Marnie Millard, CEO, Nichols plc – “Our Vimto brand is 110 years old -yet the sector is still a young vibrant sector. You have to work on width of career not just upward momentum. Sideways moves can be very important as you get more senior. Talent needs to work across the business and it is important to get the employees to see this as a promotion. Even though the level of role may not technically change much, their skills will. Highlight the pride in where people progress to externally, as that is also a positive and it creates advocacy for the Vimto brand. By the same token, any speech you make as CEO you should assume is now public. People will look you up as CEO and make a judgement on your business based on what you say and how you come across. It is important to the next generation that you are accessible leaders”
Following Marnie’s insights with a comment on multiskilling and lateral moves, Eric Coutts, CEO, Edmond De Rothschild – stated that he used to work at Goldman Sachs. “Goldman’s are very good at making people do lateral moves to multi skill their workforce and create corporate agility. This ensures there are multiple people to take over each area as necessary, thereby responding quickly to market opportunities, changes or re-organisation”.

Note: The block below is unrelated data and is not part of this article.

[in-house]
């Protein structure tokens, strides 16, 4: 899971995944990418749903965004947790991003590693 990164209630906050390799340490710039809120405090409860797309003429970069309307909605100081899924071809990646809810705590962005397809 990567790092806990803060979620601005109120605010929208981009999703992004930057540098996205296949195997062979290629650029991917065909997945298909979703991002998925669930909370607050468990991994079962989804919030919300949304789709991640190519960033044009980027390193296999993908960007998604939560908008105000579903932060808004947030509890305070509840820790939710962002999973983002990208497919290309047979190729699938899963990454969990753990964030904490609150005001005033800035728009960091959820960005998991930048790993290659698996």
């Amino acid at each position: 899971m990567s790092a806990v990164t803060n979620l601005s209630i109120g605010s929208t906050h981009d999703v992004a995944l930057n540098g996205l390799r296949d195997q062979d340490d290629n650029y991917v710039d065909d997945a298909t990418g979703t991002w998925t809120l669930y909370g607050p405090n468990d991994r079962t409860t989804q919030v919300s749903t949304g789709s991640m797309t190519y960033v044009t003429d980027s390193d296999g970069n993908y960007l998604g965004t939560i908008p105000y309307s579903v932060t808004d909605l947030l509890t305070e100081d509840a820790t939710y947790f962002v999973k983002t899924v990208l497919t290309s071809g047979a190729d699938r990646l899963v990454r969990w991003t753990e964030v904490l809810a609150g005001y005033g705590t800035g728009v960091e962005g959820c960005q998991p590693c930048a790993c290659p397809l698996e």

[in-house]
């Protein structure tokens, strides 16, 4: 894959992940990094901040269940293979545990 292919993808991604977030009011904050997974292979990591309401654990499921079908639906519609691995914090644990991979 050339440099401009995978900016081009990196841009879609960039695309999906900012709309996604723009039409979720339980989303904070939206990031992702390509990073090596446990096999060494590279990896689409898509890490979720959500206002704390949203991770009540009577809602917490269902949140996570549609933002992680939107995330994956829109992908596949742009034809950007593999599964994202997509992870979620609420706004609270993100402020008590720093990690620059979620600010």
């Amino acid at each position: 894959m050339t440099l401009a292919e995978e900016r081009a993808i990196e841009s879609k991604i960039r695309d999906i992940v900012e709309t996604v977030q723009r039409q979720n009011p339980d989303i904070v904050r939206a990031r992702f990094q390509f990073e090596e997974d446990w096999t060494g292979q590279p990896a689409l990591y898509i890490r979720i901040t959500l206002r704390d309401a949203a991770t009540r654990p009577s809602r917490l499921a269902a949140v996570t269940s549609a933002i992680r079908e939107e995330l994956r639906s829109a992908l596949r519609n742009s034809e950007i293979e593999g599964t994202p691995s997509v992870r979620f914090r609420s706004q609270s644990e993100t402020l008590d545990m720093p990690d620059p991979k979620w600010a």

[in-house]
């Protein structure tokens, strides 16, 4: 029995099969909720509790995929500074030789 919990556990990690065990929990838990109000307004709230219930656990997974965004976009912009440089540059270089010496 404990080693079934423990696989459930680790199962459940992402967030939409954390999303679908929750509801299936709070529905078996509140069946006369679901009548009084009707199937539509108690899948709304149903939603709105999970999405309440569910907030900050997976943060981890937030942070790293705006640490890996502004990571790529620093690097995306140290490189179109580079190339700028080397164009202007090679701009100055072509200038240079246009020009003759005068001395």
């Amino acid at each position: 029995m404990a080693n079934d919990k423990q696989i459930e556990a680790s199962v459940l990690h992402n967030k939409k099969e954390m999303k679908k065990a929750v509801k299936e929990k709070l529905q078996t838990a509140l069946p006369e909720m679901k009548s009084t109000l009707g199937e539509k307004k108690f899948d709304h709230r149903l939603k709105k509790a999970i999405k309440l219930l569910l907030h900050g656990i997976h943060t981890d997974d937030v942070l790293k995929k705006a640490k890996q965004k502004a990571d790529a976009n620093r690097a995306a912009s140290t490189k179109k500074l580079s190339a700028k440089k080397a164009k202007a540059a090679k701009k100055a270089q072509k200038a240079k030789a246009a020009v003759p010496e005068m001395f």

CEOs and employers of today have to educate themselves on what motivates younger generations
Helen Webster, CEO, Aberdeen Life – drew on another consideration regarding agile working -“Within our business we have trialled lots of flexible working and they found it impacted positively in a range of situations, not just working mums and dads with young families and people caring for others”. They found that in today’s world of open-plan offices, one day a week working from home can be useful for deep thinking as busy offices are not always conducive to proper thinking and being free of interruptions. From this they had seen higher levels of productivity and the employees love it!
Whilst there is much emphasis on the change in behaviour of the next generation in the workplace, Karen Wilson, CEO, Hogget Bowers, prompted a final thought for the session “People and their talents are not dead at 45 or over, there should be no age discrimination in the work place. Organisations should take care not to be biased nor overlook this rich pool of talent”. Returning to the topic of younger generations, she recounted that she had been asked to advise a client’s granddaughter on her career and this granddaughter did not know who Unilever was!
A word of caution to any employer brand to never assume your brand talks for you. Ensure your brand resonates with the next generation of employees.
With such a variety of leaders from businesses of significant heritage and tradition represented on the day, it is encouraging to hear how leaders of today are listening to the expectations of the next generation and playing to their strengths for mutual benefit.
Ensuring your employer brand resonates with your future leaders is vital to compete for talent. Be sure to retain the backbone of experience and vital core knowledge, with this in place, you can enable the corporate agility and the breadth of experience the next generation clearly craves.